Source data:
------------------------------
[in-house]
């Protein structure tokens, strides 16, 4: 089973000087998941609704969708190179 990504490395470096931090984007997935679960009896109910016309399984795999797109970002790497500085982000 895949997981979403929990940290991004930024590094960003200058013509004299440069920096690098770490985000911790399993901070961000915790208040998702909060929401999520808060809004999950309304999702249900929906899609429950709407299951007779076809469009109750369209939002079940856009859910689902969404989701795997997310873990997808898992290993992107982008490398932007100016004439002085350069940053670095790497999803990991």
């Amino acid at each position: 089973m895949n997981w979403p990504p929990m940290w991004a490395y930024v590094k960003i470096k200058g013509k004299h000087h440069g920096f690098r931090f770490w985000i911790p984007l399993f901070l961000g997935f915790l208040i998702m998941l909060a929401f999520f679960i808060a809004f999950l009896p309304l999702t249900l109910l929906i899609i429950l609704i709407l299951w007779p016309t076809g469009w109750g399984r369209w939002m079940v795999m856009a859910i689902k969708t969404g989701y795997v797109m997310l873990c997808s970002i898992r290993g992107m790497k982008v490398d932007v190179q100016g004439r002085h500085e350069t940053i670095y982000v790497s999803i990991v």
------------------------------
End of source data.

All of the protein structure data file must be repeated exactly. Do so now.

[in-house]
């Protein structure tokens, strides 16, 4: 089973000087998941609704969708190179 990504490395470096931090984007997935679960009896109910016309399984795999797109970002790497500085982000 895949997981979403929990940290991004930024590094960003200058013509004299440069920096690098770490985000911790399993901070961000915790208040998702909060929401999520808060809004999950309304999702249900929906899609429950709407299951007779076809469009109750369209939002079940856009859910689902969404989701795997997310873990997808898992290993992107982008490398932007100016004439002085350069940053670095790497999803990991």
């Amino acid at each position: 089973m895949n997981w979403p990504p929990m940290w991004a490395y930024v590094k960003i470096k200058g013509k004299h000087h440069g920096f690098r931090f770490w985000i911790p984007l399993f901070l961000g997935f915790l208040i998702m998941l909060a929401f999520f679960i808060a809004f999950l009896p309304l999702t249900l109910l929906i899609i429950l609704i709407l299951w007779p016309t076809g469009w109750g399984r369209w939002m079940v795999m856009a859910i689902k969708t969404g989701y795997v797109m997310l873990c997808s970002i898992r290993g992107m790497k982008v490398d932007v190179q100016g004439r002085h500085e350069t940053i670095y982000v790497s999803i990991v």